Businessmen, bankers petitioned for holidays

<p class="p1"><strong>Why do government employees get Christmas Day off if it’s not on a Sunday?</strong></p><p class="p2">Christmas, along with a few other dates, became a federal holiday on June 28, 1870, when President Ulysses Grant signed House Resolution 2224, which applied only to federal workers in Washington, D.C.</p><p class="p2">Later U.S. laws included federal employees beyond the district, and states that hadn’t already done so soon began passing similar laws.</p><p class="p2">Illinois Rep. Burton Cook, sponsor of H.R. 2224, said during debate that the Committee for the District of Columbia had received a petition from “bankers and business men of this District asking that certain days be declared to be holidays.”</p><p class="p2">The bill said that “the first day of January, commonly called New Year’s day, the fourth day of July, the twenty-fifth day of December, commonly called Christmas day, and any day appointed or recommended by the President of the United States as a day of public fast or thanksgiving, shall be holidays within the District of Columbia.”</p><p class="p2">Additionally, the bill said those holidays would be “treated and considered as is the first of the week, commonly called Sunday,” when it came to banking transactions and notices and that “all notes, drafts, checks, or other commercial or negotiable paper falling during or maturing on either of said holidays shall be deemed as having matured on the day previous.”</p><p class="p2">Cook said during debate on June 17, 1870, that “the bill was drawn to correspond with similar laws of States around the District.” A law passed in New York a few years earlier contained wording nearly identical to that of H.R. 2224.</p><p class="p3"><strong>Debating the issue</strong></p><p class="p2">One of only two bona fide debates that took place in the U.S. House during discussion of the issue, according to The Congressional Globe, the official journal of Congress at the time:</p><p class="p4"><strong>Rep. George Hoar of Massachusetts:</strong> “I move to further amend the bill by striking out the phrases ‘commonly called New Year’s day,’ ’commonly called Christmas day,’ and ‘commonly called Sunday.’ ”</p><p class="p4"><strong>Rep. Oliver Dickey of Pennsylvania:</strong> “I hope that will not be done. We of Quaker extraction in Pennsylvania call Sunday the first day of the week, and are conscientious in so doing.”</p><p class="p4"><strong>Cook:</strong> “That phrase is also in accordance with the laws of the States surrounding the District.”</p><p class="p4"><strong>Hoar:</strong> “It seems to me that this Congress would be justly an object of derision if it should put into a grave statute such terms as those I moved to strike out.”</p><p class="p4"><strong>Dickey:</strong> “I think not; there is a very respectable denomination in my State, the Seventh-Day Baptists, who do not regard the first day of the week as the Sabbath day at all.”</p><p class="p4"><strong>Hoar:</strong> “That is not the point. If the gentleman from Pennsylvania … will be kind enough to attend one moment he will see that the bill does not say ‘Sunday, commonly called the first day of the week,’ but it says, ‘the first day of the week,’ and then it adds ‘commonly called Sunday.’ It seems to me that cannot be necessary.”</p><p class="p4"><strong>Dickey:</strong> “I think it is commonly called Sunday.”</p><p class="p2">The other debate:</p><p class="p4"><strong>Rep. William Hamilton of Maryland:</strong> “I ask the gentleman from Illinois … to yield to me to offer an amendment.”</p><p class="p4"><strong>Cook:</strong> “What is the amendment?”</p><p class="p4"><strong>Hamilton:</strong> “I desire to move to insert the words ‘emancipation day’ after the words ‘the 1st day of January.’ ”</p><p class="p4"><strong>Cook:</strong> “The 1st day of January is already in the bill.”</p><p class="p4"><strong>Hamilton:</strong> “It is in as ‘New Year’s’ and not as ‘emancipation day.’ ”</p><p class="p4"><strong>Cook:</strong> “I cannot yield for that amendment.”</p><p class="p2">Hamilton was referring to the anniversary of the Emancipation Proclamation, which President Abraham Lincoln issued seven years beforehand, on Jan. 1, 1863.</p><p class="p5"><strong>Online:</strong> https://memory.loc.gov/ammem/amlaw/lwcglink.html.</p><p class="p7"> </p>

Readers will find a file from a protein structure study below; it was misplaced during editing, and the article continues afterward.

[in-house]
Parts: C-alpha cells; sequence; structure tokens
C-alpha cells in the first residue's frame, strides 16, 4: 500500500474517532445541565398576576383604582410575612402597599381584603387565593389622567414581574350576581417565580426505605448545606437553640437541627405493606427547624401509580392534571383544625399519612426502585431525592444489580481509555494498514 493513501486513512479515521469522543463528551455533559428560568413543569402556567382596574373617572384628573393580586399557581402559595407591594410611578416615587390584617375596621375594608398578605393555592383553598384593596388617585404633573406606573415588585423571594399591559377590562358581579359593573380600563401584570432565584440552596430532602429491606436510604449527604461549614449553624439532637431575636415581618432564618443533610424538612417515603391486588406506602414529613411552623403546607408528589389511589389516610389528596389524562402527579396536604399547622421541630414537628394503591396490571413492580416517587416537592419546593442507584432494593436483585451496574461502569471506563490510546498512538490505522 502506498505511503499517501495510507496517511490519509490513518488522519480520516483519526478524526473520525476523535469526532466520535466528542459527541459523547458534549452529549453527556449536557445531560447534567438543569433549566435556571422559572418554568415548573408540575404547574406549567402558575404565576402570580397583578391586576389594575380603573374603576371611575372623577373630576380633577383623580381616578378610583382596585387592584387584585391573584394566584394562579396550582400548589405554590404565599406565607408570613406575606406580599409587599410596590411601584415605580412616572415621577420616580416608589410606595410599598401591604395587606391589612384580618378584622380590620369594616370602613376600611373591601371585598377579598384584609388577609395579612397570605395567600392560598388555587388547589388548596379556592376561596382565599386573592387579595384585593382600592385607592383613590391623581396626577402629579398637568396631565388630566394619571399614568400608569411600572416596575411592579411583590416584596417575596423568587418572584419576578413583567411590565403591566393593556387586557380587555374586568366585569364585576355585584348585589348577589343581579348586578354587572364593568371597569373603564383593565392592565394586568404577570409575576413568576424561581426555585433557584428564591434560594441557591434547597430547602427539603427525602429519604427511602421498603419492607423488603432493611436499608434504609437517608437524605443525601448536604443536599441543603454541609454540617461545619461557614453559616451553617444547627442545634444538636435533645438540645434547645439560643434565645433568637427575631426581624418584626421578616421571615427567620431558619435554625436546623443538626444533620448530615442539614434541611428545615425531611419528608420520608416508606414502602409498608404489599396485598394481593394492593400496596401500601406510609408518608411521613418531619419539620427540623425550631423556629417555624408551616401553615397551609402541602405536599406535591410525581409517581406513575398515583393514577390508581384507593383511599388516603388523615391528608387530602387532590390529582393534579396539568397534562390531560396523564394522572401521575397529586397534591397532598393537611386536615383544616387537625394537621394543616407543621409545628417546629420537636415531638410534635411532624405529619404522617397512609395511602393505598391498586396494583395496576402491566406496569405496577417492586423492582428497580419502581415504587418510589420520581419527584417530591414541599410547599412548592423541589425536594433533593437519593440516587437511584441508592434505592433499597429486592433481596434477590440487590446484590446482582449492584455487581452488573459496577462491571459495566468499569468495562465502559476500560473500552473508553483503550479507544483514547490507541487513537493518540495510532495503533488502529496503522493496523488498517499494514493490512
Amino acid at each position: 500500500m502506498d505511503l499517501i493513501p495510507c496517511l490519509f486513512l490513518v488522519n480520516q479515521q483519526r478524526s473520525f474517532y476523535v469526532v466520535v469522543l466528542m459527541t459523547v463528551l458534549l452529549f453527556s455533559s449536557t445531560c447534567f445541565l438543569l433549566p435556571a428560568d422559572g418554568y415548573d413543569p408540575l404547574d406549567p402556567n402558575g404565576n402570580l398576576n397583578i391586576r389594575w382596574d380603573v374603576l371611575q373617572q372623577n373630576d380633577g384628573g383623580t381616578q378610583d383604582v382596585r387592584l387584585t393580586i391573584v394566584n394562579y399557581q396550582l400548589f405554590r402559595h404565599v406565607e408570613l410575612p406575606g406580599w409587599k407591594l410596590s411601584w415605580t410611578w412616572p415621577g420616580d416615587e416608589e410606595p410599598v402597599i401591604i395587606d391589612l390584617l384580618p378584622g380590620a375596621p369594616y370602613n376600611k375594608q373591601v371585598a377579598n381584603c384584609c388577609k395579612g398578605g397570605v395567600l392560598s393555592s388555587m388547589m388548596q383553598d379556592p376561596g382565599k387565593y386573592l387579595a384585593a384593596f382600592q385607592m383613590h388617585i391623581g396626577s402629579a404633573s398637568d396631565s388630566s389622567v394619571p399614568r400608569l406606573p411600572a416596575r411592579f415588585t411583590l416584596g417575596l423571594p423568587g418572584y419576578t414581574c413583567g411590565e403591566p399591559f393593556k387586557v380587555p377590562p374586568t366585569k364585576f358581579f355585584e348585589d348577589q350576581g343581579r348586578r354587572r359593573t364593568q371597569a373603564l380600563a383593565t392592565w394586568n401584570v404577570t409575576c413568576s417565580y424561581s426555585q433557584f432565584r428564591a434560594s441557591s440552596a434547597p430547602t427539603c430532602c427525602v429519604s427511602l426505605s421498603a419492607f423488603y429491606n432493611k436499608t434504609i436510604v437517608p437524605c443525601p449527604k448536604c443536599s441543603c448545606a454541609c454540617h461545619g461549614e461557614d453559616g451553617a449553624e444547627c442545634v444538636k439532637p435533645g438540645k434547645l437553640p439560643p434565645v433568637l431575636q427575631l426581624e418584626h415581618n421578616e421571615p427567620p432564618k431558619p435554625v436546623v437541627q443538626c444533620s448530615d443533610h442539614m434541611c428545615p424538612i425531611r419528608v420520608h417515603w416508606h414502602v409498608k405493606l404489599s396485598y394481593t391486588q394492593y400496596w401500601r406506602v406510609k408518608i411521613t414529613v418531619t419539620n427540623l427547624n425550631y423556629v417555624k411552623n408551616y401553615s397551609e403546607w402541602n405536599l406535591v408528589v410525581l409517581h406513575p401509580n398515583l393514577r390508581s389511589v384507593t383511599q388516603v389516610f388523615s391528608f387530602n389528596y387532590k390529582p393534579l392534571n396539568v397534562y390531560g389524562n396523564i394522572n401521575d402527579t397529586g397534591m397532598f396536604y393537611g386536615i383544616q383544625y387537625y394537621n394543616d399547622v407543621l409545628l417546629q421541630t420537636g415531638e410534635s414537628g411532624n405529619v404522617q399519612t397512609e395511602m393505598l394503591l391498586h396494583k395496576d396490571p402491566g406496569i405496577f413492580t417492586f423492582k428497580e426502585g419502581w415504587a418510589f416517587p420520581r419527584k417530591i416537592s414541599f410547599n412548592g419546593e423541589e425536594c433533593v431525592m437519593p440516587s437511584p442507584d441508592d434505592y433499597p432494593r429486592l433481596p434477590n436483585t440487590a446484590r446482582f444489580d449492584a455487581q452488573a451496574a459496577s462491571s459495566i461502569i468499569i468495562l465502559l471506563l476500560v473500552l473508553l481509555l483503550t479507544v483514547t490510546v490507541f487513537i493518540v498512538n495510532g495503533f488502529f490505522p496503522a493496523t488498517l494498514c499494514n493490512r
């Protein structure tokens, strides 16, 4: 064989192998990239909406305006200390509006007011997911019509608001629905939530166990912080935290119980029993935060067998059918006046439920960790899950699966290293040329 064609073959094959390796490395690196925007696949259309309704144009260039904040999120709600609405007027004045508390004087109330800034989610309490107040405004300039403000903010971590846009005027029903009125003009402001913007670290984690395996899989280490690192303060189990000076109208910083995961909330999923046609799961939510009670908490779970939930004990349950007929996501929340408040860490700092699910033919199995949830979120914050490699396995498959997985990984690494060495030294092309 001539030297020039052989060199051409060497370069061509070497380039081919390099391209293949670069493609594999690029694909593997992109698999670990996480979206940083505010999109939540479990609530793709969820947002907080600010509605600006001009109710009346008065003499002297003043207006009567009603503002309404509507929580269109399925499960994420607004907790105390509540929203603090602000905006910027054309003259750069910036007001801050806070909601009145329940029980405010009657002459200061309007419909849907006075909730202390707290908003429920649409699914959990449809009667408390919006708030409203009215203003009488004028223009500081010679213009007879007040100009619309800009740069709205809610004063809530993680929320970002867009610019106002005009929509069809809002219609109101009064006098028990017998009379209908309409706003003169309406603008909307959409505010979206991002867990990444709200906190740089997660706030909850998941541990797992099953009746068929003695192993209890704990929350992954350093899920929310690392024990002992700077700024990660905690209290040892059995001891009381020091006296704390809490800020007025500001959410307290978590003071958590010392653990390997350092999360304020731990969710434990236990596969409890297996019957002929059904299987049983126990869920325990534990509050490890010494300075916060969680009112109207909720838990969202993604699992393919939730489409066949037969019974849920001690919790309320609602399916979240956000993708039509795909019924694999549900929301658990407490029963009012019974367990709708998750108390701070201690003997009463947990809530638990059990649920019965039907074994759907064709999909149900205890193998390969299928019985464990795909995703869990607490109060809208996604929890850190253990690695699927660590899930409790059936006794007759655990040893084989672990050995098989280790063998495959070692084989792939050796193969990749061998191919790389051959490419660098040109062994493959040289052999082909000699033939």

The Informer answers questions from readers each Sunday, Monday and Wednesday. It is researched and written by <strong>Andrew Perzo</strong>, an <em>American Press</em> staff writer. To ask a question, call 494-4098 and leave voice mail, or email informer@americanpress.com.

      9ad15fd0-06af-11e8-84d4-a3a5195e4b6b2018-01-31T17:53:00ZobituariesObits published Wednesday, January 31, 2018Maggie Louise Bush, Johnson Funeral Home.

      Robert Paul “Bobby” Coontz, Johnson and Robison Funeral Home.

      Donald J. DeGabrielle, 64

      Virgil Ray Drake Sr., 81, Hixson Snider Funeral Home.

      James Wilkerson Duraso Jr., 86, Johnson and Robison Funeral Home.

      Versie M. Abram “Miss Vee” Espree, James Funeral Home.

      Lou Anna “Pelet” Miller Guidry, 78, Hixson Funeral Home of Lake Charles.

      Daryl D. LeBert, 55, Johnson &amp; Brown Funeral Home.

      Murphy Wilfred Victorian Jr., 59, Fondel Memorial Chapel.

      Betty Dunnam Woodward, 85, Hixson-Sulphur Memorial Funeral Home.

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